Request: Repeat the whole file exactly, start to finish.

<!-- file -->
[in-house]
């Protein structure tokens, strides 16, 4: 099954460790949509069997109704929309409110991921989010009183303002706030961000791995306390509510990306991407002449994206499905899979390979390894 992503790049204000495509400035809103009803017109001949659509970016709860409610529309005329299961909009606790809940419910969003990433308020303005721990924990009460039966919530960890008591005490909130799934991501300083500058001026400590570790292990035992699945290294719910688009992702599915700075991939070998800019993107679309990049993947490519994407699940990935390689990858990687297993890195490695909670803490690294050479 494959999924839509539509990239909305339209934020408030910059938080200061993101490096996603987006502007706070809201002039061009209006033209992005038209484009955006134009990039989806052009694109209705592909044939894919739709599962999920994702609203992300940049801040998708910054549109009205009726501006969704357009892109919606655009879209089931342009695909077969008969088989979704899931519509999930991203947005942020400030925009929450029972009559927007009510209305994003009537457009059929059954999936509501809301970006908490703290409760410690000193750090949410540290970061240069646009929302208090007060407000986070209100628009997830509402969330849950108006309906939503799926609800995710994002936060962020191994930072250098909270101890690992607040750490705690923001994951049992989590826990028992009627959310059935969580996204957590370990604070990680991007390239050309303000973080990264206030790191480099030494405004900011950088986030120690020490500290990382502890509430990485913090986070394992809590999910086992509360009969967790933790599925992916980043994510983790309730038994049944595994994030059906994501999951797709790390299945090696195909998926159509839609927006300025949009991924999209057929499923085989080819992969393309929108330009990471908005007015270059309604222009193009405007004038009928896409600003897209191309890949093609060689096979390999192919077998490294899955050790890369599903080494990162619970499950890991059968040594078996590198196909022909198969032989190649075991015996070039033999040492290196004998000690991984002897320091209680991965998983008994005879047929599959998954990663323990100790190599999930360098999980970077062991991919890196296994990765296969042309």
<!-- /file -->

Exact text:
[in-house]
């Protein structure tokens, strides 16, 4: 099954460790949509069997109704929309409110991921989010009183303002706030961000791995306390509510990306991407002449994206499905899979390979390894 992503790049204000495509400035809103009803017109001949659509970016709860409610529309005329299961909009606790809940419910969003990433308020303005721990924990009460039966919530960890008591005490909130799934991501300083500058001026400590570790292990035992699945290294719910688009992702599915700075991939070998800019993107679309990049993947490519994407699940990935390689990858990687297993890195490695909670803490690294050479 494959999924839509539509990239909305339209934020408030910059938080200061993101490096996603987006502007706070809201002039061009209006033209992005038209484009955006134009990039989806052009694109209705592909044939894919739709599962999920994702609203992300940049801040998708910054549109009205009726501006969704357009892109919606655009879209089931342009695909077969008969088989979704899931519509999930991203947005942020400030925009929450029972009559927007009510209305994003009537457009059929059954999936509501809301970006908490703290409760410690000193750090949410540290970061240069646009929302208090007060407000986070209100628009997830509402969330849950108006309906939503799926609800995710994002936060962020191994930072250098909270101890690992607040750490705690923001994951049992989590826990028992009627959310059935969580996204957590370990604070990680991007390239050309303000973080990264206030790191480099030494405004900011950088986030120690020490500290990382502890509430990485913090986070394992809590999910086992509360009969967790933790599925992916980043994510983790309730038994049944595994994030059906994501999951797709790390299945090696195909998926159509839609927006300025949009991924999209057929499923085989080819992969393309929108330009990471908005007015270059309604222009193009405007004038009928896409600003897209191309890949093609060689096979390999192919077998490294899955050790890369599903080494990162619970499950890991059968040594078996590198196909022909198969032989190649075991015996070039033999040492290196004998000690991984002897320091209680991965998983008994005879047929599959998954990663323990100790190599999930360098999980970077062991991919890196296994990765296969042309």